Eye injuries from BB guns, pellet guns and other non-powder firearms have become more common in recent years in U.S. kids, according to a paper published this month by the Journal of the American Association for Pediatric Ophthalmology and Strabismus.
The study, led by Stanford ophthalmologist Douglas Fredrick, MD, looked at eye injuries from recreational activities that were severe enough to send children to emergency departments between 2002 and 2012. (Fredrick has seen his share of pediatric eye injuries in his work treating kids at Lucile Packard Children's Hospital Stanford.)
Non-powder guns caused more eye injuries than all other causes put together, including fireworks and such sports as baseball, tennis and hockey. Many of the injuries caused permanent damage to children's eyesight, though the proportion of kids who had their vision damaged depended on the type of gun that injured them.
The paper found that since 2006, eye injuries from paintball guns, a type of non-powder gun, have dropped off. Face masks worn for paintball are very effective at preventing eye injuries, as the photo above illustrates.
But this good news was offset by increased eye injuries from air guns, which include BB guns, pellet guns and "airsoft" guns that fire lightweight plastic bullets. From a press release issued by the journal:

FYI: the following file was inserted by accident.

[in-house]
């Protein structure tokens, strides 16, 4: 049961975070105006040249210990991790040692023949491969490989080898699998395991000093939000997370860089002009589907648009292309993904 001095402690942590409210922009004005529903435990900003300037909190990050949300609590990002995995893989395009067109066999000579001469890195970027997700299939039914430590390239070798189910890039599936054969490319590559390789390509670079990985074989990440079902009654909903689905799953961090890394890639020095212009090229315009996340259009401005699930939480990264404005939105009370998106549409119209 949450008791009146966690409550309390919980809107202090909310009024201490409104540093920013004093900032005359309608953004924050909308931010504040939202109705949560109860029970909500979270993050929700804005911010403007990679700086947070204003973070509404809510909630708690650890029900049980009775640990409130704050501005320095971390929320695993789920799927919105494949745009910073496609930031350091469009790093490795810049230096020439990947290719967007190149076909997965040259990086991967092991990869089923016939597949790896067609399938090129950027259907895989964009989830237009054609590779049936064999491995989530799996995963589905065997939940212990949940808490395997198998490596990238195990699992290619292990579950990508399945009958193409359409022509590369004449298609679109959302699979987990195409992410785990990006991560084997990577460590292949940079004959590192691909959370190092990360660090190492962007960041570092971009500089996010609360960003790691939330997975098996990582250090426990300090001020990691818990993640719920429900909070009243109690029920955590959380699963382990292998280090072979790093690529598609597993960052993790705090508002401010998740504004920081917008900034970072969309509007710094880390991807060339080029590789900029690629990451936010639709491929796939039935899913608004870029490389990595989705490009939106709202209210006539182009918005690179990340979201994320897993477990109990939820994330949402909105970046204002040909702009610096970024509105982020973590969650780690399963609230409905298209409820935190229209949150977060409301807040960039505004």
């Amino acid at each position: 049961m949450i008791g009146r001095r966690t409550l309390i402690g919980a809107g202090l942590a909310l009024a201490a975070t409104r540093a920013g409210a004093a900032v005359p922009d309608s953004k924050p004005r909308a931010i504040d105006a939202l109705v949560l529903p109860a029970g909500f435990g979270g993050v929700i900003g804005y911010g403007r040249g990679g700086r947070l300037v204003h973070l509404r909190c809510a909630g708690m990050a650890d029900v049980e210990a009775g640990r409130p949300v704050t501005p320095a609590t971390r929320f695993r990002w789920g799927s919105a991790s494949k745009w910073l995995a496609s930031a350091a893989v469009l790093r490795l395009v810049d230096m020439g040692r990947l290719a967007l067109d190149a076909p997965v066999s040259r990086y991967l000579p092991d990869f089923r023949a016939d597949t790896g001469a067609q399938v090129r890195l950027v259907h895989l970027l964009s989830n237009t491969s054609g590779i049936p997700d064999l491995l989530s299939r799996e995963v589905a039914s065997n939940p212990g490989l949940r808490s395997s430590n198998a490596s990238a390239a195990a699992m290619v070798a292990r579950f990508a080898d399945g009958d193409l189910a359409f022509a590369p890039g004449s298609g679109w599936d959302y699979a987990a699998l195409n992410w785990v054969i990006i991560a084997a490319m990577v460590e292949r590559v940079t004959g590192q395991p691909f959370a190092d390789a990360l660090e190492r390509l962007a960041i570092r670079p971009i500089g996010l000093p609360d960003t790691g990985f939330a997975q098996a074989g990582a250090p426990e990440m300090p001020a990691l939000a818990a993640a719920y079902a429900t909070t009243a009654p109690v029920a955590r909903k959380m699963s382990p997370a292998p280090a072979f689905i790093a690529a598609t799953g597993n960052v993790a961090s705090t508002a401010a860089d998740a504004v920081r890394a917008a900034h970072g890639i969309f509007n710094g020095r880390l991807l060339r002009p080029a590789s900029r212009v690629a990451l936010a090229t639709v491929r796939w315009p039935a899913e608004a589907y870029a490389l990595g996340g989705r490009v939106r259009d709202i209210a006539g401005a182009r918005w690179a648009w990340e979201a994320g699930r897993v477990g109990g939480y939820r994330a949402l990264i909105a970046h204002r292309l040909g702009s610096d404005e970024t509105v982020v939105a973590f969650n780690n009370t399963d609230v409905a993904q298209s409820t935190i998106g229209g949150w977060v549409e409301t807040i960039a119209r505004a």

“These results demonstrate that air guns can cause severe, yet preventable, eye injury among the pediatric population,” explained [Fredrick]. “To reduce rates of pediatric eye injury, both practitioners and air gun companies should promote and lobby for eye safety mandates among all air gun users. Furthermore, changes in state policy to regulate possession and usage of air guns among minors may be warranted to reduce rates of accidental injury.”
Previously: Instagram for eyes: Stanford ophthalmologists develop low-cost device to ease image sharing, Study: ER statistics could be used to reduce gun violence and New retinal implant could restore sight
Photo by Victoria Padevit Brown